On my recent trip to the Philippines, I made sure to stay in touch with the social world in effective, yet simple ways. Even though I brought with me my trusted Fujifilm X100s digital camera (which is my trusted travel camera), my Apple iPhone 6 came out of my pocket every now and then to snap a photo here and there. These are the photos that I was happy enough with to post to Instagram for all to see. I have also included the caption that I added to the photos when they were originally posted.
It’s like Pacific Mall, but crazier
A Philippine street scene at night
Sit back, and let the waves guide you… Made a trip to the active Taal volcano today. It’s also home to the world’s largest island in a volcanic crater. In short, Vulcan Point sits inside Yellow Lake, which is a crater inside the island of Luzon, in Taal Lake, which resides in the province of Batangas, Philippines.
Traffic in Manila is terrible at all times of the day. There appears to be no rhyme or reason to when or why the traffic gets bad. It just does. To make matters worse, cars blasting their aircon tend to overheat in 35°C weather, further adding to the chaos. Even a brief reprieve from the sun in the shadows of the overhead skyways only temporarily delay the inevitable.
Many people mistakenly assume (as I did) that the large mountain in the distance is Taal Volcano. In fact, Taal (home to the world’s largest crater lake – Google it for a bird’s eye view) is the smaller mountainous point to the the left. That larger mountain is Binintiang Malaki. Regardless, it’s a spectacular view and requires a 20 minute boat ride to get an up-close look.
We were told that the only way to get up the side of the mountain is on horseback. Meanwhile, our guides walked alongside the horses wearing only tsinelas… Clearly a way to get tourists to pay 500PHP to see the volcano crater lake. I would have loved to have hiked it, but oh well. At least my legs got a workout from pushing hard against the stirrups to lift my ass off the harness and protect my goods.
Aside from the general chaos of Philippine traffic, the actual modes of mass transportation are spectacular. With a population of just over 100 million people, you have to get creative when it comes to moving them around. Two of the most popular are the Tricycle and the Jeepney. The former here is just like hiring a taxi, while the latter is more like a carpool mixed with a bus service. One of the coolest things is that no two of either of these transport vehicles look the same. Just as tuners in North America modify their car to reflect their personalities, each driver here customizes their vehicle with adornments such as kickass paint jobs or flashing multicoloured lights.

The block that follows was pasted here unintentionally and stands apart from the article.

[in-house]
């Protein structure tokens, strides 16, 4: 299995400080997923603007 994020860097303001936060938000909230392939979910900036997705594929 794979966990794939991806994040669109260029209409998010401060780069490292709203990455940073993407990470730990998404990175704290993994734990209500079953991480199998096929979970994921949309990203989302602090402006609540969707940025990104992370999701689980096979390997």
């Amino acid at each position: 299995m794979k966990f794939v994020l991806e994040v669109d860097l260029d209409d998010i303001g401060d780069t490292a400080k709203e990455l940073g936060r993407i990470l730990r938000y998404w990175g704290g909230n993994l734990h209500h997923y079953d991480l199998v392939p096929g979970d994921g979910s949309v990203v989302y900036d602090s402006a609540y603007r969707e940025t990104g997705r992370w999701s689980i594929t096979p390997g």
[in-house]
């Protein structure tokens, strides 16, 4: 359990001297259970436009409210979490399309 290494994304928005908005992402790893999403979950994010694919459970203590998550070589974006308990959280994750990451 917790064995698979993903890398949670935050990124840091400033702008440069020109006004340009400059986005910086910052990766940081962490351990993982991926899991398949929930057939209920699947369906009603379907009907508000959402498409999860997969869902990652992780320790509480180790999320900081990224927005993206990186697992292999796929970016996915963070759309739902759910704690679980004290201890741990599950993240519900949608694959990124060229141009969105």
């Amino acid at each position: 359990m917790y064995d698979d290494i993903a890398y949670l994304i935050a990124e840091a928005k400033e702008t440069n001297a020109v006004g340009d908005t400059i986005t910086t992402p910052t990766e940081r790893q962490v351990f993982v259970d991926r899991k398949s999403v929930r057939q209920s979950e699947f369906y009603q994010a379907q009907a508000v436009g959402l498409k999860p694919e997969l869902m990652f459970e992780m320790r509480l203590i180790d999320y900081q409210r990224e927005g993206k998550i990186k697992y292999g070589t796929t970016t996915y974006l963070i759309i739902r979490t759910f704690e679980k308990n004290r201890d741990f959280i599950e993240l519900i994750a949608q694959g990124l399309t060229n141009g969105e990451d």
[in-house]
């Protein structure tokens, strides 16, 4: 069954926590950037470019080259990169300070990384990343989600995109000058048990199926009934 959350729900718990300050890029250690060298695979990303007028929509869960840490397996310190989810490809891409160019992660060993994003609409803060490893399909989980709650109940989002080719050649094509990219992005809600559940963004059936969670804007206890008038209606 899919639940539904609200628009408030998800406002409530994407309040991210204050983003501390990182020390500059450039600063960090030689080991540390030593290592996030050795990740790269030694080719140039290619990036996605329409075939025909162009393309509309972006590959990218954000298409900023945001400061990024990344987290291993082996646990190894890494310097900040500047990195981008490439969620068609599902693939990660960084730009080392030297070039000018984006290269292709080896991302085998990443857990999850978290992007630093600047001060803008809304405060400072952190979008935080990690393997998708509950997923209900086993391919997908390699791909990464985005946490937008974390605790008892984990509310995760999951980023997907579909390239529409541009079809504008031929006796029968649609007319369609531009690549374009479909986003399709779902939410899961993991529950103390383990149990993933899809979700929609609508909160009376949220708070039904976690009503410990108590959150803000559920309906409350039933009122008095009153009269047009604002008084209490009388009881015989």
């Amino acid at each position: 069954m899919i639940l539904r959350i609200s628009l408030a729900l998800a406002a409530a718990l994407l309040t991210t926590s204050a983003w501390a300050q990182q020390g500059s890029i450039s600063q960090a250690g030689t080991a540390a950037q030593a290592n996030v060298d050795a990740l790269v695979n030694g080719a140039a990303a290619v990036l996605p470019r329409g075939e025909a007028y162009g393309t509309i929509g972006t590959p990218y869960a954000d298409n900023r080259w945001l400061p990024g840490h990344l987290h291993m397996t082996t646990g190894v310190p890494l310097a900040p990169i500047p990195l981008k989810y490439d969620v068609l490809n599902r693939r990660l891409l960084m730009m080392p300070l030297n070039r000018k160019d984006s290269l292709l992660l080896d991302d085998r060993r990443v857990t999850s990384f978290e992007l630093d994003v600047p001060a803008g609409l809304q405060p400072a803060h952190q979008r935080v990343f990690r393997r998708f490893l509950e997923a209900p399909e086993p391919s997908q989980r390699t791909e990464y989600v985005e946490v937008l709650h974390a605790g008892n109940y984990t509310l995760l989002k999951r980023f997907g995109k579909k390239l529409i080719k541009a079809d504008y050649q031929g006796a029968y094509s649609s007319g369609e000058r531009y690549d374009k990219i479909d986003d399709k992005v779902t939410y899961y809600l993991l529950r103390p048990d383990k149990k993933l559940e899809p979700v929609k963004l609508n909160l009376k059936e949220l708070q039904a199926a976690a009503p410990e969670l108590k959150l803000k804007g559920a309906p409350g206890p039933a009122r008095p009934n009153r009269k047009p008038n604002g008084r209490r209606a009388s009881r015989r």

Driving through one of Subic Bay’s forest roads today, we can across the most incredible sight – a colony of bats out just before sunset, getting an early start on their evening activities. I’m not entirely sure if these are Philippine Giant Fruit Bats or Golden Crowned Flying Foxes (both species native to the area), but for the moment, let’s just say that it does not matter. Just another one of the spectacular sights the Philippines has graced me with.
Subic Bay has a history of naval use going back to 1542 when the Spanish first visited it. It wasn’t until the British captured their main port of Manila Bay in 1762 that the Spanish developed Subic into a naval base. In 1899, the Americans then took control of the base – control which they held until 1991, when Mount Pinatubo erupted and the base was officially closed for American use. Now, the Subic Bay Freeport Zone has been transformed into an industrial and commercial hotspot in the Philippines. It brings economic prosperity to the region through tourism, shipbuilding, and other commercial ventures. Through all this, Subic Bay is still a beautiful place to visit, especially as the sun drops lower and lower toward the mountains.
The town of El Nido sits in Bacuit Bay, and in addition to the main beach near the northern tip of Palawan, it also comprises the 45 surrounding islands and inlets. This is the view of Cadlao Island from my resort this past week. While many of El Nido’s islands have very impressive peaks that contribute to the view of the bay, Cadlao’s is by far the largest – 2,100 feet above sea level. Over the week, we had fun finding recognizable shapes and patterns in the silhouette of the island. What shapes do you see?
Nothing informational about this post. No words of inspiration. Just a gorgeous photo of the sunset that I snapped while enjoying beers with my girlfriend on the beach.
After all of the beautiful sunsets we had the chance to see while on the island of Palawan, it was nice to witness one more as our plane taxied to its final departure position on the runway. Though the sun set on the opposite side of the plane once we were airborne, the light it threw onto the horizon in my view was nonetheless spectacular.